A Sermon from Sherborne

Resurrection peace

From the first verse of this morning’s Gospel [John 20. 19-31]: “When it was evening on that day, the first day of the week, and the doors of the house where the disciples had met were locked for fear of the Jews, Jesus came and stood among them and said, ‘Peace be with you.’”

 

We make a great mistake if we imagine that the tribulations of our present age mean that God is not working in our world. When typhoon or hurricane stir up great storms at sea, down in the depths of the ocean nothing is disturbed. Another stream of events flows silently on. Elijah could not find God in earthquake, wind or fire. He only found him when he learned to listen for the sound of silence, the still, small voice. “Be still, and know that I am God.”

 

 

And so it is with God’s peace, resurrection peace. In the words of Sister Mary Agnes’s poem from her collection Daffodils in Ice:

 

No human eye was by

            To witness Christ arise,

            But I, this morning heard

            The Resurrection of the Word.

 

            It sprang through night, opaque,

            A note so pure and clear,

            I felt my spirit wake –

            It flooded everywhere –

 

            I know that it has been;

            There is a vision new.

            I see the universe

            Divinely bathed in dew.

 

 

So Easter is not a noisy event in a noisy world. It comes to us quietly, like the silent step of a gardener on grass. Reassurance comes to us gently, as a crying woman is comforted. New life finds us unexpectedly, as two broken-hearted travellers on the road to Emmaus are reassured. Fresh hope steals in, as when a room full of frightened men are given new courage.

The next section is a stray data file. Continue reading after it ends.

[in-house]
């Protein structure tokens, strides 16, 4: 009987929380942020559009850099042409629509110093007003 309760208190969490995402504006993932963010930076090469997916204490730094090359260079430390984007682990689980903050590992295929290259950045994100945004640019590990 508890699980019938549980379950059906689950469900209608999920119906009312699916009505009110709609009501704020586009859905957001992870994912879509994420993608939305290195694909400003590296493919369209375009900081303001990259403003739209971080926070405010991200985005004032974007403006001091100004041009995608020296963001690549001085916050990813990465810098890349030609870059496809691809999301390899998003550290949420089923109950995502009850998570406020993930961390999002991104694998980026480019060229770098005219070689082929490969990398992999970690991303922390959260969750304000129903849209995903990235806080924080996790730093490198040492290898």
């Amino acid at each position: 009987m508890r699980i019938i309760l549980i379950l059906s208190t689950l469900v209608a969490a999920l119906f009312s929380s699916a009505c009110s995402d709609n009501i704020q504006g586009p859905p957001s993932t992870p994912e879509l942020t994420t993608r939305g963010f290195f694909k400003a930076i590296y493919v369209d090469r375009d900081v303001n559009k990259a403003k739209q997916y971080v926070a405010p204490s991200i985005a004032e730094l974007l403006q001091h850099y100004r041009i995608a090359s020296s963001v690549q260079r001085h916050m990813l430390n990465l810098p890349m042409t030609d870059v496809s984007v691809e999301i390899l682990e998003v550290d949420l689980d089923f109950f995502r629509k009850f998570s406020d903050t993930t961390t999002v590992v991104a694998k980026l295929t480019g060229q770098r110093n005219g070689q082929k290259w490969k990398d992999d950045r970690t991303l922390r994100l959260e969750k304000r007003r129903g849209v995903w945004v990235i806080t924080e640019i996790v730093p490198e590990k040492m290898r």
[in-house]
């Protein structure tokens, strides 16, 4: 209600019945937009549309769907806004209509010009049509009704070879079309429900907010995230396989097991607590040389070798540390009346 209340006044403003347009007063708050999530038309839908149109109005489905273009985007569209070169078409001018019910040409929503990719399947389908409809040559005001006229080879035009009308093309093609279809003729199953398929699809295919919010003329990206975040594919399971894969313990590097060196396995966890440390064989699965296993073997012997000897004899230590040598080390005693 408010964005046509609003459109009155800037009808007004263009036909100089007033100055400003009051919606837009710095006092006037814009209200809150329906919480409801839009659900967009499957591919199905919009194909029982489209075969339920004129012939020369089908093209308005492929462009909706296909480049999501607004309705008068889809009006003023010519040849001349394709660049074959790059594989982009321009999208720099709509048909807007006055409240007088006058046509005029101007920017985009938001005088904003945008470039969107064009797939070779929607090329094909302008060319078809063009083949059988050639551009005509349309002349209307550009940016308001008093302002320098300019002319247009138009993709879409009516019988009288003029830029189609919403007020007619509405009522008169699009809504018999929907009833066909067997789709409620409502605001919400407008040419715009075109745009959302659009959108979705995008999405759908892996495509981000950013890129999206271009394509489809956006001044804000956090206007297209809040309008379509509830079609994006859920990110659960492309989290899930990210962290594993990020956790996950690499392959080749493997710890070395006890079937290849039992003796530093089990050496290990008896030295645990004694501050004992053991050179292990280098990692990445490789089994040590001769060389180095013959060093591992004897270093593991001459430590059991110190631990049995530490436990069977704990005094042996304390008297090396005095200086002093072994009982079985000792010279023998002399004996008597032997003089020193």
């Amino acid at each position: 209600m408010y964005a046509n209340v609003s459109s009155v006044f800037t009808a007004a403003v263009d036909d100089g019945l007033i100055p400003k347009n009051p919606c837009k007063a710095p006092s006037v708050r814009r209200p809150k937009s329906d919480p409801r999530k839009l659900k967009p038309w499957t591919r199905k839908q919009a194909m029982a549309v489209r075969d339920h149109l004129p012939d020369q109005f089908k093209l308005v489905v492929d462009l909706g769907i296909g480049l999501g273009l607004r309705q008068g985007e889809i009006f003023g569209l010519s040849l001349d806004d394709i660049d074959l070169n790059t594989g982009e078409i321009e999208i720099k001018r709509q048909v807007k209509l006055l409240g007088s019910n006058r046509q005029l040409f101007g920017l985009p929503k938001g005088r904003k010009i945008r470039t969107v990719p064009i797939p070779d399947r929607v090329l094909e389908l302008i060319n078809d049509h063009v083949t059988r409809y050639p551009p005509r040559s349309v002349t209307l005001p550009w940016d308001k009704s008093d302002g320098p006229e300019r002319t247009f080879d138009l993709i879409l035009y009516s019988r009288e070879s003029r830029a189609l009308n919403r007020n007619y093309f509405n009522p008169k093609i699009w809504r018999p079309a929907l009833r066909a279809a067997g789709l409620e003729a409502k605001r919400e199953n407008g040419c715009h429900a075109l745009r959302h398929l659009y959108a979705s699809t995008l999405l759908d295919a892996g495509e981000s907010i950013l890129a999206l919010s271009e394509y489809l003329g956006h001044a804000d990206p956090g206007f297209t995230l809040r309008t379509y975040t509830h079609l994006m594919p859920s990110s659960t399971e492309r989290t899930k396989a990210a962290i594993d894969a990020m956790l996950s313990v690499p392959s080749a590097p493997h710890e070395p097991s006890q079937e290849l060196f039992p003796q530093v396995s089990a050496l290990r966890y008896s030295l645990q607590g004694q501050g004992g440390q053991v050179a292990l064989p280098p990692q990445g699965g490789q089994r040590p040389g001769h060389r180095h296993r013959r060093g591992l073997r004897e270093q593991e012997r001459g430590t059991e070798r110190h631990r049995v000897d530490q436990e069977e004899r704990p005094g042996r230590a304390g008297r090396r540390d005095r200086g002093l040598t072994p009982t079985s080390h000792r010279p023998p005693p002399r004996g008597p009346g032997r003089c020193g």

It is the powerlessness of the cross and the quietness of the resurrection which demonstrate to us the real power of God to heal and to reconcile. At the Abbey, though the great doors are locked, the porch gates are open. And there, on Easter Eve, Sheilagh Hollingsworth, one of our flower arrangers, produced the most beautiful Easter garden along one of the ledges. On Easter Day itself I saw a young man sitting on the grass outside the porch, his rucksack by his side, simply contemplating the beauty of those flowers. I don’t know what he was thinking, but I am sure that it was for him a quiet and healing moment.

 

One thing we have learned in the last few weeks of pandemic is that no-one is immune from suffering, and that neither wealth nor power nor military might can give us peace of heart, or heal us physically, emotionally or spiritually. As I walk once a day through the deserted streets of our town, or in my garden where only the occasional car in Acreman Street drowns, for a moment, the glorious sound of birdsong, I realise afresh the healing power of inner peace.

 

Our western notion of peace largely springs from the Latin pax, where belligerents are separated and kept apart by force of arms. But the Biblical shalom pictures a world at one with itself, working harmoniously, achieving the purposes for which God has designed it. So the risen Christ reaches out wounded hands, longing to draw together all in our fractured world, from warring nations to those suffering broken relationships, broken hearts and broken dreams. And if those working tirelessly to care for the sick, or to supply enough of the right medicines and protective equipment, or to knit together their communities into communities of care, think that I am being fanciful, let them remember that they too must have a place of peace in their hearts and souls, or they will fall by the wayside of emotional and spiritual exhaustion.

 

True peace, true healing, can only be born out of the cross of Calvary and the empty tomb. The cross demonstrates the cost at which God alone can forgive; there was none other good enough to pay the price of sin. On the road to healing there is no bypass round Calvary hill. But the noisy crowds clamouring for blood outside the Governor’s Palace give place to a new family of humanity, born in that room where the risen Jesus appeared to his disciples and said “Peace be with you”. This is our hope, our Easter hope, and this is our joy. And I dare to claim there is no other hope and no other joy in the life of humankind like that of Easter. For Christ is risen, he is risen indeed. Alleluia.

 

 

The Rector, Canon Eric Woods 19/04/2020
The Abbey Church of St Mary the Virgin, Sherborne